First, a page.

#         edited  6th of September, 2016
#                bug fix: addstr() error
#         edited  8th of October  , 2016
#                bug fix: addstr(), curs_set() and move() errors

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Web Sudoku Solver

In my last post I used Web Sudoku to get a Sudoku as an example for my solver.

After that I wanted to automate the process of looking up a Sudoku, solving it and typing it in. But while trying to get the Sudoku’s numbers, I noticed that the whole, solved Sudoku was stored in plaintext! (Look at this page‘s source code)
So I just needed to get that information, open the Web Sudoku page in a browser and type in the already solved Sudoku.

To accomplish said goal I used the python module urllib to get the Web Sudoku page’s source code and the module webbrowser to open the page in a browser. To type in the Sudoku I used AutoHotkey.

The finished program takes a level (easy, medium, hard or evil) and an id (the Sudoku’s identification number) to get a Sudoku, create an AHK file, execute it and open a web browser.
All you have to do is to click into the first box, press a key (F1 in this case) and the Sudoku gets solved! You then just need to wait a minute, which is the minimum time Web Sudoku wants you to take to solve a Sudoku, and the AHK script hits enter.
You can get really good times with this.

Solved evil puzzle #66 in only 65 seconds!

# Python 2.7.7 Code
# Jonathan Frech  9th of August, 2016
#         edited 10th of August, 2016
#         edited 11th of August, 2016

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RGB Jallenge

This is a clone of The Great RGB Guessing Challenge.
The challenge works like this: You are presented three numbers ranging from 0 to 255 representing a rgb color and three color bubbles. To get a point you must choose the color bubble corresponding to the rgb values. The more points you get, the higher your score.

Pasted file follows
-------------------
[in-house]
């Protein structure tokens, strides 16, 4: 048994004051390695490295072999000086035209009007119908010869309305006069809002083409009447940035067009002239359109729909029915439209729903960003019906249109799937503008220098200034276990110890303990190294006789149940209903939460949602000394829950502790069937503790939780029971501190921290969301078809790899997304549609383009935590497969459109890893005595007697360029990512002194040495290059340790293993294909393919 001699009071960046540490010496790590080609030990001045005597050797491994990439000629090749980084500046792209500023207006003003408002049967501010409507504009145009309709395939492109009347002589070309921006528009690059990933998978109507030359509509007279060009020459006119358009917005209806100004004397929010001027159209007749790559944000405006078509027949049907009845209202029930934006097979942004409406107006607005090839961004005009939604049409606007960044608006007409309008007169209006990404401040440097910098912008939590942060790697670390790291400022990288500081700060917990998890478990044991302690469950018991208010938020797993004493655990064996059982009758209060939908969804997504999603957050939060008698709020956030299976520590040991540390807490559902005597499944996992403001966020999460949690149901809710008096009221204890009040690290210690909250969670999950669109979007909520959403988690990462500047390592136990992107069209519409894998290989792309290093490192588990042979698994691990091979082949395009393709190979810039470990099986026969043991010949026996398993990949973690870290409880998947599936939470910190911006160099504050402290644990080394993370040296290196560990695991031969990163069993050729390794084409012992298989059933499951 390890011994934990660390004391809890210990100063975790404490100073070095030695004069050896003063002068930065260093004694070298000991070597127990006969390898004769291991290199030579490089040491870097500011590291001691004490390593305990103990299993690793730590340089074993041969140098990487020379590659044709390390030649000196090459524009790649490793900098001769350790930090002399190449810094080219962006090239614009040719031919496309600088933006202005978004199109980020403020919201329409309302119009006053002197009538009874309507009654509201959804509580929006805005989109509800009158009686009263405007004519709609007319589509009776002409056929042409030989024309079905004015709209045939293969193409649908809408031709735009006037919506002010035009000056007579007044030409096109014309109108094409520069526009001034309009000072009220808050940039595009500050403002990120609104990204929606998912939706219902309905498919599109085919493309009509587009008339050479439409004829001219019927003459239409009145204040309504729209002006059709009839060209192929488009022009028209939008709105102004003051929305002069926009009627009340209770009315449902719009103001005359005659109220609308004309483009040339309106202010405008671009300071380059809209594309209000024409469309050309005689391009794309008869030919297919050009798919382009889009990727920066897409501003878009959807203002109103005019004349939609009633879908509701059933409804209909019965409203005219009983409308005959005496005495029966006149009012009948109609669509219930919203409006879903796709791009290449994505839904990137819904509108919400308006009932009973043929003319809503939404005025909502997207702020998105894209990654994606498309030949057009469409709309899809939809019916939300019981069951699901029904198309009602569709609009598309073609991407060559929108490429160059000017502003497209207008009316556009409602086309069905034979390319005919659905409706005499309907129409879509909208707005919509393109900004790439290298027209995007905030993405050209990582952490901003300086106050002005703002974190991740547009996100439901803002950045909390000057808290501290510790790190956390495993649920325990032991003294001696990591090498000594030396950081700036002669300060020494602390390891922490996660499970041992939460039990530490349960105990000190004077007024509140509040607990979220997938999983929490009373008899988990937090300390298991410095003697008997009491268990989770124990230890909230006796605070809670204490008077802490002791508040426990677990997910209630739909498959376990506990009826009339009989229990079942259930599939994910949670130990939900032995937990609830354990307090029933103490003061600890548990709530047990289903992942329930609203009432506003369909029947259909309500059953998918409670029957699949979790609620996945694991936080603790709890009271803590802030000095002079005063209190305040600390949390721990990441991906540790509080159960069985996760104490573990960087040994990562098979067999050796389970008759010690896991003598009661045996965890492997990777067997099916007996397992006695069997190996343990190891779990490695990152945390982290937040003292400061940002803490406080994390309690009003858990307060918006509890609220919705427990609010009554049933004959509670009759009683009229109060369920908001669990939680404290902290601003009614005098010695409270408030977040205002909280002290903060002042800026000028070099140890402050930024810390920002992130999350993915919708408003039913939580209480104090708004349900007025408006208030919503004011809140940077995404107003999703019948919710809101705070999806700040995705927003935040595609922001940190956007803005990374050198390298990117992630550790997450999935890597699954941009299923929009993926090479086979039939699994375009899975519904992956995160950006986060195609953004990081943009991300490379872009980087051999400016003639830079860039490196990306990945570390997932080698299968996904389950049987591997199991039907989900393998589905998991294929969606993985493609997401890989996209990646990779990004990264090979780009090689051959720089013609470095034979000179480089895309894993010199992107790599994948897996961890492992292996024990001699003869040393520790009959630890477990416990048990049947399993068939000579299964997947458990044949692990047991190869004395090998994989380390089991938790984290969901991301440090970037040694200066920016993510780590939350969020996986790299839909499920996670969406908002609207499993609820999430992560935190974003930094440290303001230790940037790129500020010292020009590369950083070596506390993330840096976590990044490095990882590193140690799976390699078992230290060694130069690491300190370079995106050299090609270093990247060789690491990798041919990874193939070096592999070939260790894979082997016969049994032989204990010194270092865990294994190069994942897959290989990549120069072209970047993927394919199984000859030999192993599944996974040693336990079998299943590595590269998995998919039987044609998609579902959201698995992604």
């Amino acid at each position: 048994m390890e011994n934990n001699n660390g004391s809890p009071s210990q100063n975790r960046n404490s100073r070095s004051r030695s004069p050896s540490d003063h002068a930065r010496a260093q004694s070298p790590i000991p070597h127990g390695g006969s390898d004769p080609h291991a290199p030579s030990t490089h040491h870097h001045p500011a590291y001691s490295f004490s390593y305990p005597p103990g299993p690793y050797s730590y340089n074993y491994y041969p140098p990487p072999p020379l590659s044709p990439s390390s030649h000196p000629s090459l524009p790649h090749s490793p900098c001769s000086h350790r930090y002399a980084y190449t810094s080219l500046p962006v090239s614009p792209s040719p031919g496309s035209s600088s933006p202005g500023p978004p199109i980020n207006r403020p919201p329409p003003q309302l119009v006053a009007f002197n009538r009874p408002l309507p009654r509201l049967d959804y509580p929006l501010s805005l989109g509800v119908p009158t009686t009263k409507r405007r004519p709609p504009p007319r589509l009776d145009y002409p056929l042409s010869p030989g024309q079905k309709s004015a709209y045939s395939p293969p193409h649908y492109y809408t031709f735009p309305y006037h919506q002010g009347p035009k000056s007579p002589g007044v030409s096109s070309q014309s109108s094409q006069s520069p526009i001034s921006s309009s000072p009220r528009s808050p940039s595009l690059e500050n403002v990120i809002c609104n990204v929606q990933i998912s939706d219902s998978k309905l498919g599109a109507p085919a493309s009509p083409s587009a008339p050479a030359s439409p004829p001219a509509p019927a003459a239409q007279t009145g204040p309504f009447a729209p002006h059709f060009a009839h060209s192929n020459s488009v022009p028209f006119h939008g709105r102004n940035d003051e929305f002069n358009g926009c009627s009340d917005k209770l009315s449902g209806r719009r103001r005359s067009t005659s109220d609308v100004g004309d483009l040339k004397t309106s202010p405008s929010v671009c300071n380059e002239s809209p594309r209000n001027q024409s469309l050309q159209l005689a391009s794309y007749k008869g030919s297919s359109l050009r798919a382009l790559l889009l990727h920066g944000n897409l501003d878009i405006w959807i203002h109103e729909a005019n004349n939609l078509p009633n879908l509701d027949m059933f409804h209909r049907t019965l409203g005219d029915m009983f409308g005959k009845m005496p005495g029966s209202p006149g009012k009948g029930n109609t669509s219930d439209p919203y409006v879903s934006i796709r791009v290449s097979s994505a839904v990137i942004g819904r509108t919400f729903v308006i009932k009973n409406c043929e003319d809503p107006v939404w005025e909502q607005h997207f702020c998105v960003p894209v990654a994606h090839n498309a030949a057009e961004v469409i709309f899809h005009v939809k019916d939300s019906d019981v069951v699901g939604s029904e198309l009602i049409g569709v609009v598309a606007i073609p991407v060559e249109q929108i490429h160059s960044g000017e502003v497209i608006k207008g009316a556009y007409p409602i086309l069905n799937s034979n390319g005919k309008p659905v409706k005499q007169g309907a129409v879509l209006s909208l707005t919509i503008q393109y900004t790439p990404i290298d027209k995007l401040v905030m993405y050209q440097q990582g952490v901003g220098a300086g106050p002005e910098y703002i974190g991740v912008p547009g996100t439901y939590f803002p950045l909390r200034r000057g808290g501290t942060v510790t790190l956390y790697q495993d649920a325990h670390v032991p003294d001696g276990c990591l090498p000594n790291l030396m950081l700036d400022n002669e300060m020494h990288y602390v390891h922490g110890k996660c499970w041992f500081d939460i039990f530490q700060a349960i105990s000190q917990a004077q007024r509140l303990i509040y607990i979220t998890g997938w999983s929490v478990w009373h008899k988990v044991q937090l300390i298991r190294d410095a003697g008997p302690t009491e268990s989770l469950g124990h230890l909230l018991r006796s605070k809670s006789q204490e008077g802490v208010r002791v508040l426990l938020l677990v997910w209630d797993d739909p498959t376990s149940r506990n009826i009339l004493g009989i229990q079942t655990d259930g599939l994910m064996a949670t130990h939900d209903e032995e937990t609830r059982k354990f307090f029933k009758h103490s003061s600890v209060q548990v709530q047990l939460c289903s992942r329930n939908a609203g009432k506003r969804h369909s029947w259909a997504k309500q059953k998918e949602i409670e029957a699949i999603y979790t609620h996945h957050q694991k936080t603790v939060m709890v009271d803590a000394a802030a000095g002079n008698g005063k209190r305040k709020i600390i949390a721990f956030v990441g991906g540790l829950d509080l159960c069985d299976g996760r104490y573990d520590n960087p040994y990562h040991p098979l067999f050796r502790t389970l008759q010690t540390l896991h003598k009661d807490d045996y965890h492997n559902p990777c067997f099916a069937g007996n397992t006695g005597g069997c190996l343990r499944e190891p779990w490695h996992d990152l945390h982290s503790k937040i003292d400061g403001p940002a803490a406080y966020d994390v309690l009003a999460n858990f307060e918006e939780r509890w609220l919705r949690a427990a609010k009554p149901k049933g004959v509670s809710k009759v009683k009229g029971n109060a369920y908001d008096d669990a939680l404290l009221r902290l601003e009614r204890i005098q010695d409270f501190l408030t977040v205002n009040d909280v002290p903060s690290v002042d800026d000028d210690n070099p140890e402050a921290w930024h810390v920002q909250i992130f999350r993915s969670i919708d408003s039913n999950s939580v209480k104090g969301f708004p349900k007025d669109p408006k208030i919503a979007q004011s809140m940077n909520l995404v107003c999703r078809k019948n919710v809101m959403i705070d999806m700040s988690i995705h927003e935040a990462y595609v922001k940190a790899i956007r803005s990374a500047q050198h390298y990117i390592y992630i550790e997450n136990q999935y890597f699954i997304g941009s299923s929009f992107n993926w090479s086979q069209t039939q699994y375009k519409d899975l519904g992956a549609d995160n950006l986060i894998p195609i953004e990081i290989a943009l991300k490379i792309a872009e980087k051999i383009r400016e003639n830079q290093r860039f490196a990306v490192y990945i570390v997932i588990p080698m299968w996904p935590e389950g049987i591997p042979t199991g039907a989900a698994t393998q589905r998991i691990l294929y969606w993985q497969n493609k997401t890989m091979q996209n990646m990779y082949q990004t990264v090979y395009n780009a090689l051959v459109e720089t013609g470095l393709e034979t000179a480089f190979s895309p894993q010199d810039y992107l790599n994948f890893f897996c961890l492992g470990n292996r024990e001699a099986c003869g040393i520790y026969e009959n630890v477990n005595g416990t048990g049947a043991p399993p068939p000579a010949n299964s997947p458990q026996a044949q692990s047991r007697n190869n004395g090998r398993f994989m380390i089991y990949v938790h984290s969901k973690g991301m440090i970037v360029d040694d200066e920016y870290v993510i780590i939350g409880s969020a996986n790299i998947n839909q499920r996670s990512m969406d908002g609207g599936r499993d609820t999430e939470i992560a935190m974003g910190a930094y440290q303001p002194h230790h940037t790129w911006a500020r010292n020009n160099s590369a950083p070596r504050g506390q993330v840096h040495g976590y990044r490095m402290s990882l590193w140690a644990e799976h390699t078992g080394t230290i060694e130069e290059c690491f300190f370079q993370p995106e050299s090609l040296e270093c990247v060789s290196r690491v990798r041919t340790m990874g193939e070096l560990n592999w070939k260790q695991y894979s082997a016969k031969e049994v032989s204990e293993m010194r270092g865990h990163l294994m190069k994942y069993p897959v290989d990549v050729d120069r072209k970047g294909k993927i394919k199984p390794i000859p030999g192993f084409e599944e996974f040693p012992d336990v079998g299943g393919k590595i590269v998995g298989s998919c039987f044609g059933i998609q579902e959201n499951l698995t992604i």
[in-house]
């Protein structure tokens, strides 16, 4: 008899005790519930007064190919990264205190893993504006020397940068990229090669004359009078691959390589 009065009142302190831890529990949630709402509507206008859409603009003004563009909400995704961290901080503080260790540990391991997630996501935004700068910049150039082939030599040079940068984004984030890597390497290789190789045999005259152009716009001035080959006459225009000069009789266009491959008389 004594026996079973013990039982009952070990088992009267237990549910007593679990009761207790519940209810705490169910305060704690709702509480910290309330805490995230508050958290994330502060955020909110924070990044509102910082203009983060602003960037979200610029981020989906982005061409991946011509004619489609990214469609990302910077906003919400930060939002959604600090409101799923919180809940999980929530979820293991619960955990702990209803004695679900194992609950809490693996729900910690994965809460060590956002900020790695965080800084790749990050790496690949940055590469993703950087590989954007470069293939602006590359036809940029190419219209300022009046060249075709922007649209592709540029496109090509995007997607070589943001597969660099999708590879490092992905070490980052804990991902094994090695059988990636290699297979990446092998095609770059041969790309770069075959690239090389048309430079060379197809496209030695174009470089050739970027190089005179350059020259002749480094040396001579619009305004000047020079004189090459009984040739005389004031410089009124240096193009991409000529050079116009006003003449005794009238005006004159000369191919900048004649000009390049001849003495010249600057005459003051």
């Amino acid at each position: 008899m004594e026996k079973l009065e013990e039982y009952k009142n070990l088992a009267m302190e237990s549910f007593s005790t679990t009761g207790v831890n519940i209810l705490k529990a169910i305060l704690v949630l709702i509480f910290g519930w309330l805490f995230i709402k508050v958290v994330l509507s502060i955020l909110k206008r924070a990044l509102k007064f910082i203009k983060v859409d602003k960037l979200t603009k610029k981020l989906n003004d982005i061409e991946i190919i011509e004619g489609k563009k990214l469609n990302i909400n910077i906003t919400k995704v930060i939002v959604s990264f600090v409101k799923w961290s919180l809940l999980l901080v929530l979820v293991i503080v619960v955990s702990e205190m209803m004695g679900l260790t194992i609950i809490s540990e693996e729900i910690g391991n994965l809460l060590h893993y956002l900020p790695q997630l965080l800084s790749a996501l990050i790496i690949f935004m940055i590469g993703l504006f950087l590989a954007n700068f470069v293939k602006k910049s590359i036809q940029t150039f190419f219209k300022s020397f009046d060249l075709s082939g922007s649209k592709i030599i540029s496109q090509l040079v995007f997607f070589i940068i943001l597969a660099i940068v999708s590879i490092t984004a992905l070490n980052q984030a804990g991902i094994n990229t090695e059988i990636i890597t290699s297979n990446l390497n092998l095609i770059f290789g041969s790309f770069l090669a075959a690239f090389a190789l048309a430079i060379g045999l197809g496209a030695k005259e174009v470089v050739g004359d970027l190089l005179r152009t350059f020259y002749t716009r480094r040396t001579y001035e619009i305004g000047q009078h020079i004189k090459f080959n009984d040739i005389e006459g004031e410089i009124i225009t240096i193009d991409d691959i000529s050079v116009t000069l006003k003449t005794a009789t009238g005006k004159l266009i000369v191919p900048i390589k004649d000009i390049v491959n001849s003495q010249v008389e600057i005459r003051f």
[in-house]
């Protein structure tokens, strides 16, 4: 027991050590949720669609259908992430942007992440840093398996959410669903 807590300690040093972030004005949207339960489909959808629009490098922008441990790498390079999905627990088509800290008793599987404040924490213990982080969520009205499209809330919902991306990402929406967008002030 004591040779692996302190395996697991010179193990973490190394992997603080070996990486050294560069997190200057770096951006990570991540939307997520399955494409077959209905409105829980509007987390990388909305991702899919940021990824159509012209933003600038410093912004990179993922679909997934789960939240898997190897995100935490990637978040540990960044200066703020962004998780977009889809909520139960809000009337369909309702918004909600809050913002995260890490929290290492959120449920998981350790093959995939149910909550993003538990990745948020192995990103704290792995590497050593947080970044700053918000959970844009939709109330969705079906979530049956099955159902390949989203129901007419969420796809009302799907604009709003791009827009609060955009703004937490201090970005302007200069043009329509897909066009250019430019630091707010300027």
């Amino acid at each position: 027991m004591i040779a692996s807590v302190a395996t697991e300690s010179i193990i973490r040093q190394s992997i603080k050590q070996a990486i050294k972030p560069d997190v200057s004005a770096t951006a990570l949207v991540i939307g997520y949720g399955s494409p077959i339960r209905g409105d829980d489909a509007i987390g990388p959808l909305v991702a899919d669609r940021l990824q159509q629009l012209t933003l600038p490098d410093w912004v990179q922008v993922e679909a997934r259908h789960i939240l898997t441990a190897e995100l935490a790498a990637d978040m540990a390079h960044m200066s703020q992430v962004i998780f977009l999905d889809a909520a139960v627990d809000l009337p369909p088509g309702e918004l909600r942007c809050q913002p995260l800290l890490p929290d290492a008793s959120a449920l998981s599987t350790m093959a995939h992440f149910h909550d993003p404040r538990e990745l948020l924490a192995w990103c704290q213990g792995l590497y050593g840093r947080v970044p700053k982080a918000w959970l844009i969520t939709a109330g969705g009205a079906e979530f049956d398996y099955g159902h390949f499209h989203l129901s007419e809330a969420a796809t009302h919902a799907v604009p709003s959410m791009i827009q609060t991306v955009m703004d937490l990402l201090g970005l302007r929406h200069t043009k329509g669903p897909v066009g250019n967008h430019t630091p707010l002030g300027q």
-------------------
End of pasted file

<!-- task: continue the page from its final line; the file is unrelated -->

• Click on the bubble to choose it

Choose the correct color. That was not it... Correct!

# Python 2.7.7 Code
# Pygame 1.9.1 (for Python 2.7.7)
# Jonathan Frech 8th of July, 2016

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This game is a recreation of the famous game Simon. In the game there are four colors which form a sequence that is expanding every cycle. The aim of the game is to memorize said sequence as far as possible.
For more information on the Simon game visit this Wikipedia entry.


  • Click on the colored buttons to press them

The first example The second example The third example

# Python 2.7.7 Code
# Pygame 1.9.1 (for Python 2.7.7)
# Jonathan Frech 24th of June, 2016

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Connect Four

Using the programming features given on Texas Instruments’ graphing calculator TI-84 Plus, I created this text-base connect four game.
The code is written in BASIC and can be seen below.
To transfer code to and from the graphing calculator, I used Texas Instruments’ TI Connect™ CE Software.


  • Numbers 1 to 7 put your piece accordingly
  • ‘clear’ pauses the game (for taking screenshots)

X won! O won! That game ended in a draw...

"// TI-84 Plus BASIC Code"
"// Jonathan Frech  8th of May, 2016"
"//         edited 13th of May, 2016"

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Sliding Puzzle

This is my version of a sliding puzzle.
A sliding puzzle is based on a number of tiles (15 in this case) which are scrambled.
The objective of the game then is to slide the tiles around and get back to the original image.
As an image I took a photo of an apple in front of a black background.
For more information on sliding puzzles, check this Wikipedia entry.


  • F1 takes a screenshot
  • F2 starts and stops scrambling the image
  • F3 solves the puzzle
  • Mouse clicks slide tiles

The solved image The scrambled image The image currently being solved

# Python 2.7.7 Code
# Pygame 1.9.1 (for Python 2.7.7)
# Jonathan Frech 15th of April, 2016
#         edited 16th of April, 2016

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Jappy Jird

This game is a clone of the famous international hit Flappy Bird.
You control the little pixel-bird, while it flaps through three different scenes and tries to avoid deadly pipes. Your score is measured by how many pipes you can pass.


  • Escape pauses and resumes the game
  • F1 takes a screenshot
  • Up arrow keys makes the bird flap

Bird flapping in the night Bird flaps in the summer Bird in the winter

# Python 2.7.7 Code
# Pygame 1.9.1 (for Python 2.7.7)
# Jonathan Frech 29th of March, 2016
#         edited 30th of March, 2016
#         edited 31st of March, 2016